Technical Data Sheet


Some Essential Differences

There is an essential difference in heat resistance between thermoplastics and thermosets. In thermoplastics, the absence of any appreciable cross-linking makes them subject to catastrophic failure almost immediately after the heat distortion point is reached. In a cross-linked THERMOSET, thermal degradation is slow (relatively) at temperatures as well above the heat distortion point. Thermal excursions have little or no effect on THERMOSETS.

When discussing thermosets more specifically, the maximum temperature to which moldings may be subjected without major physical change is determined by four factors:

(1) temperature environment at which the binder resin decomposes.

(2) temperature environment at which the fillers decomposes.

(3) thermal history of the molded parts.

(4) length of exposure time at maximum temperature. UL tests the various electrical properties for 50,000 to 100,000 hours in or out of ovens.

Not very much is known concerning temperature limits when exposure time is of the order of seconds or milliseconds, except that materials which normally would not be suitable for continuous service above 375°F, have withstood extremely high temperatures, perhaps up to 5000°F. We can produce electric fuse tubes that quench the arc flash of lighting 3 successive times without failing.

Long term or continuous exposure can be fairly well defined in terms of limiting constants of factors #1-3. For example, the maximum recommended temperature for exposure of cellulose-filled phenolics is approximately 300°F, and is determined by the decomposition of cellulose which occurs at approximately 300°F temperature in air. For inorganic-filled (mineral, glass, quartz, etc.) phenolics, the phenolic resin binder is the limiting factor, and such materials may be suitably used at temperatures at least 500°F and higher depending on factor #3. To the extent that thermal decomposition of organic materials is hastened by the presence of oxygen, the concentration of this gas in the environment can also be a determining factor. Thermosets will not melt under blowtorch temps, but they will turn red hot and combine with oxygen and char, called ABLATION.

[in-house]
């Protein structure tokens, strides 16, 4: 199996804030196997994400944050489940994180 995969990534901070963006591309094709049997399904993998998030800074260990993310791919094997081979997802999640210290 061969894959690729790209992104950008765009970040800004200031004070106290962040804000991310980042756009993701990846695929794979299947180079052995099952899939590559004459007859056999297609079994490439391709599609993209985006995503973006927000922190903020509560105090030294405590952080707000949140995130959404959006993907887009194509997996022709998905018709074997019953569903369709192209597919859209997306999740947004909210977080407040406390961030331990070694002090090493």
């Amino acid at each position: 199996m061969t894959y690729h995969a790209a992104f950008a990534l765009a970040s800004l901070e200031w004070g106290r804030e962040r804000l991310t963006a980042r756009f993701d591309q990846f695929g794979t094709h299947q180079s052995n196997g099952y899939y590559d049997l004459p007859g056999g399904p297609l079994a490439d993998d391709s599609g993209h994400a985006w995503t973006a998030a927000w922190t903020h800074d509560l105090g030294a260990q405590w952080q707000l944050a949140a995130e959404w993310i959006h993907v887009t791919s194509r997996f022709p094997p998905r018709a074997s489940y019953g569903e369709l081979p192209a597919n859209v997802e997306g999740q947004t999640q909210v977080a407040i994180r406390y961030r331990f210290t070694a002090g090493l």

The “curing” of thermosetting resins entails making larger and more cross-linked molecules out of smaller molecules. Curing is a process which is always accompanied by a shrinkage of the resin involved, the amount of shrinkage being dependent on the molecular changes involved and the completeness of cure. In addition, with some resin types, by-products are produced during cure. For example, the isocyanates liberate carbon-dioxide; while melamine, urea, and phenolic resins liberate water during the cure. If the volatiles are not entirely eliminated slowly during cure, the moldings may blister if suddenly subjected to thermal shock. Usually these volatile substances can be slowly expelled by slow heating, which also results in a greater degree of cure. This process is called POST CURING and is ramped slowly to eliminate the molded part from blistering.

It is a general rule that to assure resistance to thermal shock at any given temperature ( up to the decomposition temperature), the plastic part should previously have been exposed to that temperature. This may be accomplished by post-cure in circulating air oven in which the part will be exposed in service. The maximum permissible rate of oven-temperature rise in the post-cure schedule will depend on the rapidity with which volatiles are diffused from the molding. The rate of volatile escape is greatest along reinforcing fibers. In the absence of fiber orientation, the volatile substances will escape via the shortest path through the molding.

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